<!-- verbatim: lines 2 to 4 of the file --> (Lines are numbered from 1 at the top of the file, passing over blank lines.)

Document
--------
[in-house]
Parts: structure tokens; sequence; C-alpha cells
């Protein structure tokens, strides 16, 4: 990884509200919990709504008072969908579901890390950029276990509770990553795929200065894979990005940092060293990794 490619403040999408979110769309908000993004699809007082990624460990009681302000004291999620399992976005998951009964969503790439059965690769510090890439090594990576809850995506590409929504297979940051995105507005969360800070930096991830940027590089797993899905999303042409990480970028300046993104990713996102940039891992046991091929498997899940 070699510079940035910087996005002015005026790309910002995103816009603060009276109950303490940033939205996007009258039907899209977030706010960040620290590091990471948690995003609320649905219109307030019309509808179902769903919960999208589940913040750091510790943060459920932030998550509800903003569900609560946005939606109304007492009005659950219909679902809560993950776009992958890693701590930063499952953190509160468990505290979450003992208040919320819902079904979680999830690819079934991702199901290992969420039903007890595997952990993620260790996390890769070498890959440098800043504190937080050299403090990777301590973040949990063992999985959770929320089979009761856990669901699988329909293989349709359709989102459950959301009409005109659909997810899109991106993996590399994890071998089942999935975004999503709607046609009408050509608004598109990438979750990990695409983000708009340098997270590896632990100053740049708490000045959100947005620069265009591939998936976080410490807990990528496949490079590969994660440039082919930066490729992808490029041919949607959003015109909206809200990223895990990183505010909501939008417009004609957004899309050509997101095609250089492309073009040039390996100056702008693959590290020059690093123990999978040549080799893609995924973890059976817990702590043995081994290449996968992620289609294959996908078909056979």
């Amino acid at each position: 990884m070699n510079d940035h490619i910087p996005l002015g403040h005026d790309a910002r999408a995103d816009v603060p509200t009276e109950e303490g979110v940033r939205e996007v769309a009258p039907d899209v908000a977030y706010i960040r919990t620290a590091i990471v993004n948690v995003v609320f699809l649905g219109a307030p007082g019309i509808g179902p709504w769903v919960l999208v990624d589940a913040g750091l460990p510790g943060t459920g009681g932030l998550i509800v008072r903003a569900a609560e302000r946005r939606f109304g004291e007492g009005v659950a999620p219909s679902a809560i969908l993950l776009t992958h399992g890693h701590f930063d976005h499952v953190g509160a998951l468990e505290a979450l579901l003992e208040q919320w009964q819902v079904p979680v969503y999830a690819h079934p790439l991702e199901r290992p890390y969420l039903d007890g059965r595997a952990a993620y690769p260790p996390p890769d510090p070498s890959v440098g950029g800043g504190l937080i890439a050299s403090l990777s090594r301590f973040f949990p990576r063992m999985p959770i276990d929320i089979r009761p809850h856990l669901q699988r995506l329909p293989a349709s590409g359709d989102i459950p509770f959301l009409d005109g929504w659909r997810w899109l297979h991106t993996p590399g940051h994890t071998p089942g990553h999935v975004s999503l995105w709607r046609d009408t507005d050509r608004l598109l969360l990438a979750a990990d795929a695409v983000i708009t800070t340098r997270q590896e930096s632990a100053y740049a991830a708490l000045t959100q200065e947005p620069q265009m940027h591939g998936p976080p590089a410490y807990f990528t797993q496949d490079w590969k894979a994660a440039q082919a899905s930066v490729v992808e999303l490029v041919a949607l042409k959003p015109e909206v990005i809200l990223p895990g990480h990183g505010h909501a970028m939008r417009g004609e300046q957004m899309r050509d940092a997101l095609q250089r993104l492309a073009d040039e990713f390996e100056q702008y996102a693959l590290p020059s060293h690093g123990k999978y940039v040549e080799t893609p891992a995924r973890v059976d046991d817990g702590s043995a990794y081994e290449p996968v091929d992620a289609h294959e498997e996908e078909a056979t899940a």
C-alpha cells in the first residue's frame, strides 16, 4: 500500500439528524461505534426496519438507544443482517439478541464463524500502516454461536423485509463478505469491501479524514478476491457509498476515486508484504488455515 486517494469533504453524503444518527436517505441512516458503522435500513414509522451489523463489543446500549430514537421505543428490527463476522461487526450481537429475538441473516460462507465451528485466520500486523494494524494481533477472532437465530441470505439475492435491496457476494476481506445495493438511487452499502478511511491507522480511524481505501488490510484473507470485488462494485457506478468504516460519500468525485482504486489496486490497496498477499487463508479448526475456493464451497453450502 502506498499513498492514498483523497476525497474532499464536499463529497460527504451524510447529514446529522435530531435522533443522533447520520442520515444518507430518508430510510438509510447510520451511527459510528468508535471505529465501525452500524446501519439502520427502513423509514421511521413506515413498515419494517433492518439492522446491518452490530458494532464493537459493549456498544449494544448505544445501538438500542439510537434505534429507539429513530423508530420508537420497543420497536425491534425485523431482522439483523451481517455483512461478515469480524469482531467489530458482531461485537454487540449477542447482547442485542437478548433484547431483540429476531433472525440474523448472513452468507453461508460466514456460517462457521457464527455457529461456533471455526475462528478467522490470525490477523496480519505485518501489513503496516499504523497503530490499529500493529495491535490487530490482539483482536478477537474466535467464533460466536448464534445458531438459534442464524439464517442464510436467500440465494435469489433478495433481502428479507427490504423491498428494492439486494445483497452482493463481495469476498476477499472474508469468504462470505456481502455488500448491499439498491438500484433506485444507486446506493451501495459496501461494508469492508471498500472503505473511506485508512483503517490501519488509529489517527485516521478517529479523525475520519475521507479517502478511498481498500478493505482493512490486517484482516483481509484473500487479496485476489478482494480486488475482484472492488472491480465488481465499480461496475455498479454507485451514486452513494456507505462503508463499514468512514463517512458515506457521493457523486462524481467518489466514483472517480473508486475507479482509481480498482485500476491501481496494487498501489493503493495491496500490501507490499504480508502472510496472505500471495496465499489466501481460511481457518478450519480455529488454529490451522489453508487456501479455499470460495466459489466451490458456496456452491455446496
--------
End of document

Parts: structure tokens; sequence; C-alpha cells
């Protein structure tokens, strides 16, 4: 990884509200919990709504008072969908579901890390950029276990509770990553795929200065894979990005940092060293990794 490619403040999408979110769309908000993004699809007082990624460990009681302000004291999620399992976005998951009964969503790439059965690769510090890439090594990576809850995506590409929504297979940051995105507005969360800070930096991830940027590089797993899905999303042409990480970028300046993104990713996102940039891992046991091929498997899940 070699510079940035910087996005002015005026790309910002995103816009603060009276109950303490940033939205996007009258039907899209977030706010960040620290590091990471948690995003609320649905219109307030019309509808179902769903919960999208589940913040750091510790943060459920932030998550509800903003569900609560946005939606109304007492009005659950219909679902809560993950776009992958890693701590930063499952953190509160468990505290979450003992208040919320819902079904979680999830690819079934991702199901290992969420039903007890595997952990993620260790996390890769070498890959440098800043504190937080050299403090990777301590973040949990063992999985959770929320089979009761856990669901699988329909293989349709359709989102459950959301009409005109659909997810899109991106993996590399994890071998089942999935975004999503709607046609009408050509608004598109990438979750990990695409983000708009340098997270590896632990100053740049708490000045959100947005620069265009591939998936976080410490807990990528496949490079590969994660440039082919930066490729992808490029041919949607959003015109909206809200990223895990990183505010909501939008417009004609957004899309050509997101095609250089492309073009040039390996100056702008693959590290020059690093123990999978040549080799893609995924973890059976817990702590043995081994290449996968992620289609294959996908078909056979």
């Amino acid at each position: 990884m070699n510079d940035h490619i910087p996005l002015g403040h005026d790309a910002r999408a995103d816009v603060p509200t009276e109950e303490g979110v940033r939205e996007v769309a009258p039907d899209v908000a977030y706010i960040r919990t620290a590091i990471v993004n948690v995003v609320f699809l649905g219109a307030p007082g019309i509808g179902p709504w769903v919960l999208v990624d589940a913040g750091l460990p510790g943060t459920g009681g932030l998550i509800v008072r903003a569900a609560e302000r946005r939606f109304g004291e007492g009005v659950a999620p219909s679902a809560i969908l993950l776009t992958h399992g890693h701590f930063d976005h499952v953190g509160a998951l468990e505290a979450l579901l003992e208040q919320w009964q819902v079904p979680v969503y999830a690819h079934p790439l991702e199901r290992p890390y969420l039903d007890g059965r595997a952990a993620y690769p260790p996390p890769d510090p070498s890959v440098g950029g800043g504190l937080i890439a050299s403090l990777s090594r301590f973040f949990p990576r063992m999985p959770i276990d929320i089979r009761p809850h856990l669901q699988r995506l329909p293989a349709s590409g359709d989102i459950p509770f959301l009409d005109g929504w659909r997810w899109l297979h991106t993996p590399g940051h994890t071998p089942g990553h999935v975004s999503l995105w709607r046609d009408t507005d050509r608004l598109l969360l990438a979750a990990d795929a695409v983000i708009t800070t340098r997270q590896e930096s632990a100053y740049a991830a708490l000045t959100q200065e947005p620069q265009m940027h591939g998936p976080p590089a410490y807990f990528t797993q496949d490079w590969k894979a994660a440039q082919a899905s930066v490729v992808e999303l490029v041919a949607l042409k959003p015109e909206v990005i809200l990223p895990g990480h990183g505010h909501a970028m939008r417009g004609e300046q957004m899309r050509d940092a997101l095609q250089r993104l492309a073009d040039e990713f390996e100056q702008y996102a693959l590290p020059s060293h690093g123990k999978y940039v040549e080799t893609p891992a995924r973890v059976d046991d817990g702590s043995a990794y081994e290449p996968v091929d992620a289609h294959e498997e996908e078909a056979t899940a």